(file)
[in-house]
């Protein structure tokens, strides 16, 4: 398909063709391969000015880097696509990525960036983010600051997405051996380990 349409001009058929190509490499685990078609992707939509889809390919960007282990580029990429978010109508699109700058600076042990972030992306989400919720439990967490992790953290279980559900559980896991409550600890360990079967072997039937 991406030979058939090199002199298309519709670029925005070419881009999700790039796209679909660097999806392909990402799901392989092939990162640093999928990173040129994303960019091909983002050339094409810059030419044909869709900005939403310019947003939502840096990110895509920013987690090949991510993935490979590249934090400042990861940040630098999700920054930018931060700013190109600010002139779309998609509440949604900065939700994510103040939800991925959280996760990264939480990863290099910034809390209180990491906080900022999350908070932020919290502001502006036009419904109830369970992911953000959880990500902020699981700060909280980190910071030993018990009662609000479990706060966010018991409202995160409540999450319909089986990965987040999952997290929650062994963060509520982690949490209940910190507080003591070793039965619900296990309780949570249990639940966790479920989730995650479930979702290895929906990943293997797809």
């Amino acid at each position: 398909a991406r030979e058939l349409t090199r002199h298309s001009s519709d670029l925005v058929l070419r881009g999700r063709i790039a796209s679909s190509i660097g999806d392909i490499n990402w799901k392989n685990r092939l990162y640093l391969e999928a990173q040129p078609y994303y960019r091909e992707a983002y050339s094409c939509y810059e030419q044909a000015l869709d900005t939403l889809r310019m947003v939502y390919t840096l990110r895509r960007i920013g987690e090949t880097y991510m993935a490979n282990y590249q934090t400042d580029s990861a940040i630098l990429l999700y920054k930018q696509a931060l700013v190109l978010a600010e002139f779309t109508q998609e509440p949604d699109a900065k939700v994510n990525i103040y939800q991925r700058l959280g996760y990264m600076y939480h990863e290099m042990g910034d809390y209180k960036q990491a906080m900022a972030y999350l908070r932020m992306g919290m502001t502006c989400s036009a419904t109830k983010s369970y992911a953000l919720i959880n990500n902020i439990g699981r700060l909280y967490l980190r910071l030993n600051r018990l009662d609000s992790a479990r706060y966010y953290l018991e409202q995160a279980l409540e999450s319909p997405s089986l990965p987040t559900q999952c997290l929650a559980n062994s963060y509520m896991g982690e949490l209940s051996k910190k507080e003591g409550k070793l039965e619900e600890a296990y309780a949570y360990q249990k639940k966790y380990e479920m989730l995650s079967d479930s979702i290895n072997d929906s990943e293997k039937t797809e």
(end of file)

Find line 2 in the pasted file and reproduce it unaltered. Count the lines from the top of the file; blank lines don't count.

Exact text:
């Protein structure tokens, strides 16, 4: 398909063709391969000015880097696509990525960036983010600051997405051996380990 349409001009058929190509490499685990078609992707939509889809390919960007282990580029990429978010109508699109700058600076042990972030992306989400919720439990967490992790953290279980559900559980896991409550600890360990079967072997039937 991406030979058939090199002199298309519709670029925005070419881009999700790039796209679909660097999806392909990402799901392989092939990162640093999928990173040129994303960019091909983002050339094409810059030419044909869709900005939403310019947003939502840096990110895509920013987690090949991510993935490979590249934090400042990861940040630098999700920054930018931060700013190109600010002139779309998609509440949604900065939700994510103040939800991925959280996760990264939480990863290099910034809390209180990491906080900022999350908070932020919290502001502006036009419904109830369970992911953000959880990500902020699981700060909280980190910071030993018990009662609000479990706060966010018991409202995160409540999450319909089986990965987040999952997290929650062994963060509520982690949490209940910190507080003591070793039965619900296990309780949570249990639940966790479920989730995650479930979702290895929906990943293997797809």